Late afternoon light on Mount Shasta.
The skies have been cloudy lately and we still have up to 10 inches of snow due to fall tomorrow and tomorrow night (color me skeptical). It rained hard last night and into this morning, so I was surprised when the clouds broke and Mount Shasta in all its snowy glory was revealed. It promised to be a beautiful sunset, so after dinner, I took my kids over to Sisson Meadow and let them play while I hung out by my camera. Sisson Meadow is a gorgeous slice of paradise right in the middle of Mount Shasta City. Graced with a small pond, beautiful little streams and a diminutive waterfall, it also has superlative views of the mountain from its boardwalked trails. My kids love exploring and collecting medicinal herbs (my 8 year old is obsessed with the things like teasel and yellow dock among others – go figure) and it gives me the chance to watch the clouds and wind-blown snow plumes. It isn’t the most imaginative perspective, but it works in a pinch.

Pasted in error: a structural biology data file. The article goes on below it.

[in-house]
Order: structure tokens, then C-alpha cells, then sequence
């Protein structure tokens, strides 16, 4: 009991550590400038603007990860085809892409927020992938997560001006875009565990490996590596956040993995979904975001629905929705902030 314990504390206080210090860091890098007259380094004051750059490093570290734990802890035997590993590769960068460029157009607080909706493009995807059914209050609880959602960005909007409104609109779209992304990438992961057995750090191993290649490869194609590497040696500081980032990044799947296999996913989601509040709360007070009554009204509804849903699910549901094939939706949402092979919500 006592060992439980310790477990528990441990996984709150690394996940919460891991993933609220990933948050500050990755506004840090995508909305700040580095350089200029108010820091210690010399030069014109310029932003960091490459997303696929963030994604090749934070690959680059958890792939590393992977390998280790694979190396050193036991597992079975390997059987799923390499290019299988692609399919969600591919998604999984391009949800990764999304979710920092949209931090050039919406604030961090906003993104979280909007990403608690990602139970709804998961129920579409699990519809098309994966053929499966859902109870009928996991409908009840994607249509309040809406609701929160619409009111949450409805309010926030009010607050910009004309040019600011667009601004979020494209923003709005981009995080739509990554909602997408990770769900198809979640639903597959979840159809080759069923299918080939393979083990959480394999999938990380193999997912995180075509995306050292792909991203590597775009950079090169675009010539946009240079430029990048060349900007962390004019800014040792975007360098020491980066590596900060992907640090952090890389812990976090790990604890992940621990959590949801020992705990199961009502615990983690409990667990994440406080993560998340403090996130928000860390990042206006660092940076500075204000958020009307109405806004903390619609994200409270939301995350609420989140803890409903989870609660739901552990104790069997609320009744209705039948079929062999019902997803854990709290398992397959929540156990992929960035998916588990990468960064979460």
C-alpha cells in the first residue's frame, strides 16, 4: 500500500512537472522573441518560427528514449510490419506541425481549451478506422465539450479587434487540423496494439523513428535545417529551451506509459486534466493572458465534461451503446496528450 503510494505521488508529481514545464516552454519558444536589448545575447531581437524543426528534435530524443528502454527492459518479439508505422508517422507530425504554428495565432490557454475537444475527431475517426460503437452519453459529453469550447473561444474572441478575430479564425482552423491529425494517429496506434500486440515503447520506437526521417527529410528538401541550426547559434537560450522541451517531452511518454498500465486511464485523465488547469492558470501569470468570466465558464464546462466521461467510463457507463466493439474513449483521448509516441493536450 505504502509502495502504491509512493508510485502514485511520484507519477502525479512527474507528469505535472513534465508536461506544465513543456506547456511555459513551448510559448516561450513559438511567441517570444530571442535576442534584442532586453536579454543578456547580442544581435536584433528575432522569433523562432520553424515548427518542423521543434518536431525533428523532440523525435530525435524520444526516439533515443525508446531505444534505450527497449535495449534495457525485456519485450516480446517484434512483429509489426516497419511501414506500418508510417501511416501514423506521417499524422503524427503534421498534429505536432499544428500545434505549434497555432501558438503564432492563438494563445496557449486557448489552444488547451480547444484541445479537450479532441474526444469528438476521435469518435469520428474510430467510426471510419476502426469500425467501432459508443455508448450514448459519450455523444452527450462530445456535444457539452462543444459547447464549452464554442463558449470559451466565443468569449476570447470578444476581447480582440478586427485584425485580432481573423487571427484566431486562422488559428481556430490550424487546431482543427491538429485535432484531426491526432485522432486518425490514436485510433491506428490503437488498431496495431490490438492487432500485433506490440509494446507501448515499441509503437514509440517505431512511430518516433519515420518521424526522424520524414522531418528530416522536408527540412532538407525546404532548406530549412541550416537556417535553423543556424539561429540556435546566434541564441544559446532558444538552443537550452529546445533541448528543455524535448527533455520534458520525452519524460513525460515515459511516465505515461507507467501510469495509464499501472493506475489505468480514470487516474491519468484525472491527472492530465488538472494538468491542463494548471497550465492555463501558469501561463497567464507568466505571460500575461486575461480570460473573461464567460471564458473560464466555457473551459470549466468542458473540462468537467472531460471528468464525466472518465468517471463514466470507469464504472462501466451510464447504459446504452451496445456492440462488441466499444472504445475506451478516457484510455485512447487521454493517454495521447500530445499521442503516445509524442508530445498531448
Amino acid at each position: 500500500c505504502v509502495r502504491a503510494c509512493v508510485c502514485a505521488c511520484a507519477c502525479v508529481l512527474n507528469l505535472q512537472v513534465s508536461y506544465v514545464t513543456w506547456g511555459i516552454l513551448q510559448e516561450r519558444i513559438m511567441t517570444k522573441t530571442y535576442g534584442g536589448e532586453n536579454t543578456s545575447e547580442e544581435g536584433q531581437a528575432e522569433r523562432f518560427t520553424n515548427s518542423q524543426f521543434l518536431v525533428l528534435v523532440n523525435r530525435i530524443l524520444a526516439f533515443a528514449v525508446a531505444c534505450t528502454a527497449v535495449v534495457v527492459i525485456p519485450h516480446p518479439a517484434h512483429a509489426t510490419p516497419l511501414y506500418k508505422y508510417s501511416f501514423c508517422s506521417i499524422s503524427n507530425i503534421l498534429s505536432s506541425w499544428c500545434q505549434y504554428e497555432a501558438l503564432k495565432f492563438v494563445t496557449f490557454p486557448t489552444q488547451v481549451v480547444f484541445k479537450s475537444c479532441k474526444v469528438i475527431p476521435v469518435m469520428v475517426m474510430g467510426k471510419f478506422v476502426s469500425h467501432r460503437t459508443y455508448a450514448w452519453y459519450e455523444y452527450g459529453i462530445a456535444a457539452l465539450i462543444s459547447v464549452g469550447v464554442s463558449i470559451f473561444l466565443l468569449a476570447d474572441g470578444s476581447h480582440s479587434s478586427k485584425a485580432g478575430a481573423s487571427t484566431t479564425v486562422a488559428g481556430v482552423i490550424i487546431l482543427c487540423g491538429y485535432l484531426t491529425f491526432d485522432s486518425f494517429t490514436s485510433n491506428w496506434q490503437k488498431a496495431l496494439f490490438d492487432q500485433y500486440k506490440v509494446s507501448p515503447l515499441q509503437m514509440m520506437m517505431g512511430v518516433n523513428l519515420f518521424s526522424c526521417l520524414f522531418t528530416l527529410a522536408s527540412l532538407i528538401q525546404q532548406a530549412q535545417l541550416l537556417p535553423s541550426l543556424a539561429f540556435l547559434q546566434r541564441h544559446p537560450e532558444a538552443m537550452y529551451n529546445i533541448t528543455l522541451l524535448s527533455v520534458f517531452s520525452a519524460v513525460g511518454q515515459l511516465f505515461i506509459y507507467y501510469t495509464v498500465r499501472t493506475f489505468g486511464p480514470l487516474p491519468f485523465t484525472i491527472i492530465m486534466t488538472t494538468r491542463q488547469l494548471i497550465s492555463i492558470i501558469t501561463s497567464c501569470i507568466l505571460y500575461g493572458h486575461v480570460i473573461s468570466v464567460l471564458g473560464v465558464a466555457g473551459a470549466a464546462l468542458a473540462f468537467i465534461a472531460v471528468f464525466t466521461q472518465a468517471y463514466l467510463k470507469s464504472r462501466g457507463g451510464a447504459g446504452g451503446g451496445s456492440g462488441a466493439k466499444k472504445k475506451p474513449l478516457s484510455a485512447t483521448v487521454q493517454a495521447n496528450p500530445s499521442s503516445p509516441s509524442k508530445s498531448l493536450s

This evening once again highlighted the great shadows cast by Casaval Ridge. From town, the ridge does not really look very impressive, but it is obvious from the shadow that it has immensely jagged topography. To get a better view of the pinnacles, it is necessary to head north or south or go up to Bunny Flat. From those vantages, the ragged towers are quite dramatic. This evening, the shadow cast in Avalanche Gulch showed off the sawtooth profile. The sharp edges of the towers’ shadows softened as the sun set but the weakening of the that drama was replaced by the arrival of the alpenglow. I never tire of seeing the light sweeten on the snowy cliffs of Mount Shasta, until it it finds just the right shade of pink or orange or purple. Even with a cloudless sky, not two sunsets on Mount Shasta are alike and each is to be savored.